Sam Jacobs is an educator and a funder of anti-racist movements and movements challenging corporate power.
This year you attended the Phillip Morris International (PMI) shareholders’ meeting this year with Corporate Accountability. What was it like? Why did you want to be involved with this action?
Even though PMI is widely regarded as a corporate villain, its shareholders’ meeting is still a place where executives can go and brag about their accomplishments. And people sit there and clap, because it’s going straight to their pocket books. It’s mind-boggling.
So I had to take the opportunity to go into the belly of the beast.
When I spoke, PMI chairman Louis Camilleri looked at me and said, “I don’t even know why you’re a shareholder, your question doesn’t deserve an answer, and please sit down.” I had clearly gotten under his skin. I didn’t take it personally, but I was glad that he felt like he was under pressure.
Clearly, what we are doing works — keeping a steady pressure on these corporations. We have to make it difficult, unpleasant, and embarrassing for them to do what they do.
Tell us about the Corporate Accountability Giving Circle. What does that work entail? How did you get involved?
I met Deputy Campaigns Director John Stewart in 2015 at a Resource Generation conference. [Resource Generation organizes young people with financial wealth to leverage resources and privilege for social change.] At the conference, there was a lot of analysis around racial justice, gender justice, environmental justice, but there wasn’t as much discussion about corporate power — which is funny, right, because the families of so many people there had become wealthy thanks to the rise of corporate power. Mine certainly had.
So a number of us who had become members of Corporate Accountability came together to not only educate ourselves about the campaigns, but also to deepen our analysis of corporate power. Right now, we are looking at how to use this group to support not just Corporate Accountability but also the whole movement to challenge corporate power more broadly.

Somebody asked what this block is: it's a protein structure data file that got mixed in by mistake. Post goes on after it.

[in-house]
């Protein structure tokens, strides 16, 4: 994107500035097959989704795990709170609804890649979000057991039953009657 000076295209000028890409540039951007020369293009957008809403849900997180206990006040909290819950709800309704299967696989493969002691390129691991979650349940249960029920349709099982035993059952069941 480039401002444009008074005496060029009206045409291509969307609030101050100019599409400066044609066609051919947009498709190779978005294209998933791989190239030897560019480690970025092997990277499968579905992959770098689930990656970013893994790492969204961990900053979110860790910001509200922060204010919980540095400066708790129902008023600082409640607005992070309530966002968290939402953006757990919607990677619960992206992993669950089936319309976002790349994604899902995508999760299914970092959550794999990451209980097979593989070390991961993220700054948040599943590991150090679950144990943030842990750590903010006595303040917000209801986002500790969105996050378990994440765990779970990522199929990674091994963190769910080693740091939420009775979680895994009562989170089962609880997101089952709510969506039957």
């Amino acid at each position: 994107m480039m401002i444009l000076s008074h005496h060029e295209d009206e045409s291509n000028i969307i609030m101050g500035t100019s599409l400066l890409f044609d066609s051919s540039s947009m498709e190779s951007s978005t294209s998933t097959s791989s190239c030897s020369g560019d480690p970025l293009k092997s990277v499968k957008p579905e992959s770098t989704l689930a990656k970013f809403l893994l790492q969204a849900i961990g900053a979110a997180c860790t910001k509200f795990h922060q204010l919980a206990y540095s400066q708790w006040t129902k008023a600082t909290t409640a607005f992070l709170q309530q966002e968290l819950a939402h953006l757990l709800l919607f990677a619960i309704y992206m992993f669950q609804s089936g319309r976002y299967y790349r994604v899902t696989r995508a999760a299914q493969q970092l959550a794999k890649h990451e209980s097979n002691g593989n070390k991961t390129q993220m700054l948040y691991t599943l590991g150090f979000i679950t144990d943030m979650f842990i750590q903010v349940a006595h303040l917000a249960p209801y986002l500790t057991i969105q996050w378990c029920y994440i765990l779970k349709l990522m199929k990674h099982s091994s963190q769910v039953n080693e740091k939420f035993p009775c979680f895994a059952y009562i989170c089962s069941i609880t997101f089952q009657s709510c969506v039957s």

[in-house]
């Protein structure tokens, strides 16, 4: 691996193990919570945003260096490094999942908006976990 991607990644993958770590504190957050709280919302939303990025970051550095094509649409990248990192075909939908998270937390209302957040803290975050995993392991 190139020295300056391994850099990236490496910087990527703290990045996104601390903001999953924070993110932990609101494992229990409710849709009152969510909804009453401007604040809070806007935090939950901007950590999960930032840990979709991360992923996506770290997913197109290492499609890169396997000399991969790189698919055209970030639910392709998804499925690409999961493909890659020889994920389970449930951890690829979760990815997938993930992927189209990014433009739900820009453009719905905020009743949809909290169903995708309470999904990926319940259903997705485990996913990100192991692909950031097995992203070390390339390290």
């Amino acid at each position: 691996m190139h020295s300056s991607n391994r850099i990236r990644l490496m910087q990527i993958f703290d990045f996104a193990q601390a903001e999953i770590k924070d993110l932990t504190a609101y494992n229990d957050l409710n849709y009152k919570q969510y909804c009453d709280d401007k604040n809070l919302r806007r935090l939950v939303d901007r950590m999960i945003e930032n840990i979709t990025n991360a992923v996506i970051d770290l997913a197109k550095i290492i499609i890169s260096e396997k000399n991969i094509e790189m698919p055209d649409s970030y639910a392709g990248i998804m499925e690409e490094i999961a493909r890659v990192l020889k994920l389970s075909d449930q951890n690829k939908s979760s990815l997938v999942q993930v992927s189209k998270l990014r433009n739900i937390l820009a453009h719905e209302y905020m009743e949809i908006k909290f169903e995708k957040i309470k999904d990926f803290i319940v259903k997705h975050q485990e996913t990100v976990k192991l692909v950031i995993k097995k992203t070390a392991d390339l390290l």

It’s been really exciting to learn about what’s happening in the world of food justice, water, tobacco, and climate. These issues don’t necessarily get a ton of air time in social justice spaces even though they’re so intimately connected to a lot of other issues that are at the front of people’s minds right now, like racial and economic justice.
How do you see the role of philanthropists in social justice work?
I think the ultimate goal of philanthropy needs to be to put ourselves out of business. I don’t want to live in a world where access to health care, access to food and water, or a healthy climate is based on the largess of a couple individuals who got wealthy through a rigged, corrupt system. I want those things to be publicly provisioned; I want them to be democratically allocated.
It’s not about the traditional values of legacy, or impact, or any of those donor-centric values. It’s about decentering the funders, redistributing power.
The movement requires all of our bodies and all of our minds. A lot of wealthy people doing activism feel like they need to hide privilege or keep it to themselves. But if we are excited about social justice, we need to go and get our people. We need lean into our role as organizers, just as much as people who are directly impacted by oppression do every day on the ground. It’s hard work. Organizing is always tough, whether you’re doing donor organizing or you’re doing grassroots work. But as a wealthy person I feel it’s my responsibility to do it.
What gives you hope right now?
The incredible resilience of our social movements. Movements are happening whether or not philanthropists are on board, whether or not funders are around. They’re born out of the material conditions of the world we live in. I look to the struggle in Palestine; I look to the struggle here for racial justice and to hold police accountable. I look to Corporate Accountability: every day working to hold corporations accountable that otherwise would have no reason to be held accountable. They’d only be accountable to their shareholders. But thanks to the strong willed, creative, exciting organizing, the world doesn’t look like that. So that’s what’s keeping me going these days.